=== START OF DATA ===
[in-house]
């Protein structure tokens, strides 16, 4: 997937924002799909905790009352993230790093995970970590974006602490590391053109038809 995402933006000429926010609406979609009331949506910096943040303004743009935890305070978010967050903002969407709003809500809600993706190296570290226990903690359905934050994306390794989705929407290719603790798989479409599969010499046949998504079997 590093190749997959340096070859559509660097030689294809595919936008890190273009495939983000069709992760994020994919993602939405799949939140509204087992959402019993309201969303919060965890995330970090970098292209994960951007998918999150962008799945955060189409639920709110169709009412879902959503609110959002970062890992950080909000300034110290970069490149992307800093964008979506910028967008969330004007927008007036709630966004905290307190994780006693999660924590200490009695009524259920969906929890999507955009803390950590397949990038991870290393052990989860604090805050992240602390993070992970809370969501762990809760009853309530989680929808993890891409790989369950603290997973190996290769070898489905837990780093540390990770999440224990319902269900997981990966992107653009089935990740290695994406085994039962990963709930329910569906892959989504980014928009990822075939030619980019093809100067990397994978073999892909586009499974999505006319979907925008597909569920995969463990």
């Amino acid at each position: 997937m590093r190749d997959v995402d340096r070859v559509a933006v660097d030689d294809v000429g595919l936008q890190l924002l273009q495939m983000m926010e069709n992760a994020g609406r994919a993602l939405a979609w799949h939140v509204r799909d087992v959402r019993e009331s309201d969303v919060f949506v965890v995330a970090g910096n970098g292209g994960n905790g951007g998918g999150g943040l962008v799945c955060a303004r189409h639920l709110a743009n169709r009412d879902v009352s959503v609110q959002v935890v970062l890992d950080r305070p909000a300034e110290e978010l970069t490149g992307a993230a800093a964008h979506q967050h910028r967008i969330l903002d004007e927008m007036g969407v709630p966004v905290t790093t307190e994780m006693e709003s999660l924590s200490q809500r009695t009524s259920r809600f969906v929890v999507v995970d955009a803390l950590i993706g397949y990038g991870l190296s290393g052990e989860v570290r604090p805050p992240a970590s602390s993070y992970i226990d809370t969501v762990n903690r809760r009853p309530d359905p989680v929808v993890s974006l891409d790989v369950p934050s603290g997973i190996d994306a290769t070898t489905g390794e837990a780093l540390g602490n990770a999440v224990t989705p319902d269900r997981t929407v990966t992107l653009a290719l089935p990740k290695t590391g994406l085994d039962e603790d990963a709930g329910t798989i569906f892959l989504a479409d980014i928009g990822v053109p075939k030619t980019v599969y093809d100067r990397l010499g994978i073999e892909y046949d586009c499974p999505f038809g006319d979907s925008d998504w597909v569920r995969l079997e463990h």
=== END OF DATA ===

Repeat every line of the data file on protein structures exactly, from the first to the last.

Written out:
[in-house]
């Protein structure tokens, strides 16, 4: 997937924002799909905790009352993230790093995970970590974006602490590391053109038809 995402933006000429926010609406979609009331949506910096943040303004743009935890305070978010967050903002969407709003809500809600993706190296570290226990903690359905934050994306390794989705929407290719603790798989479409599969010499046949998504079997 590093190749997959340096070859559509660097030689294809595919936008890190273009495939983000069709992760994020994919993602939405799949939140509204087992959402019993309201969303919060965890995330970090970098292209994960951007998918999150962008799945955060189409639920709110169709009412879902959503609110959002970062890992950080909000300034110290970069490149992307800093964008979506910028967008969330004007927008007036709630966004905290307190994780006693999660924590200490009695009524259920969906929890999507955009803390950590397949990038991870290393052990989860604090805050992240602390993070992970809370969501762990809760009853309530989680929808993890891409790989369950603290997973190996290769070898489905837990780093540390990770999440224990319902269900997981990966992107653009089935990740290695994406085994039962990963709930329910569906892959989504980014928009990822075939030619980019093809100067990397994978073999892909586009499974999505006319979907925008597909569920995969463990």
């Amino acid at each position: 997937m590093r190749d997959v995402d340096r070859v559509a933006v660097d030689d294809v000429g595919l936008q890190l924002l273009q495939m983000m926010e069709n992760a994020g609406r994919a993602l939405a979609w799949h939140v509204r799909d087992v959402r019993e009331s309201d969303v919060f949506v965890v995330a970090g910096n970098g292209g994960n905790g951007g998918g999150g943040l962008v799945c955060a303004r189409h639920l709110a743009n169709r009412d879902v009352s959503v609110q959002v935890v970062l890992d950080r305070p909000a300034e110290e978010l970069t490149g992307a993230a800093a964008h979506q967050h910028r967008i969330l903002d004007e927008m007036g969407v709630p966004v905290t790093t307190e994780m006693e709003s999660l924590s200490q809500r009695t009524s259920r809600f969906v929890v999507v995970d955009a803390l950590i993706g397949y990038g991870l190296s290393g052990e989860v570290r604090p805050p992240a970590s602390s993070y992970i226990d809370t969501v762990n903690r809760r009853p309530d359905p989680v929808v993890s974006l891409d790989v369950p934050s603290g997973i190996d994306a290769t070898t489905g390794e837990a780093l540390g602490n990770a999440v224990t989705p319902d269900r997981t929407v990966t992107l653009a290719l089935p990740k290695t590391g994406l085994d039962e603790d990963a709930g329910t798989i569906f892959l989504a479409d980014i928009g990822v053109p075939k030619t980019v599969y093809d100067r990397l010499g994978i073999e892909y046949d586009c499974p999505f038809g006319d979907s925008d998504w597909v569920r995969l079997e463990h």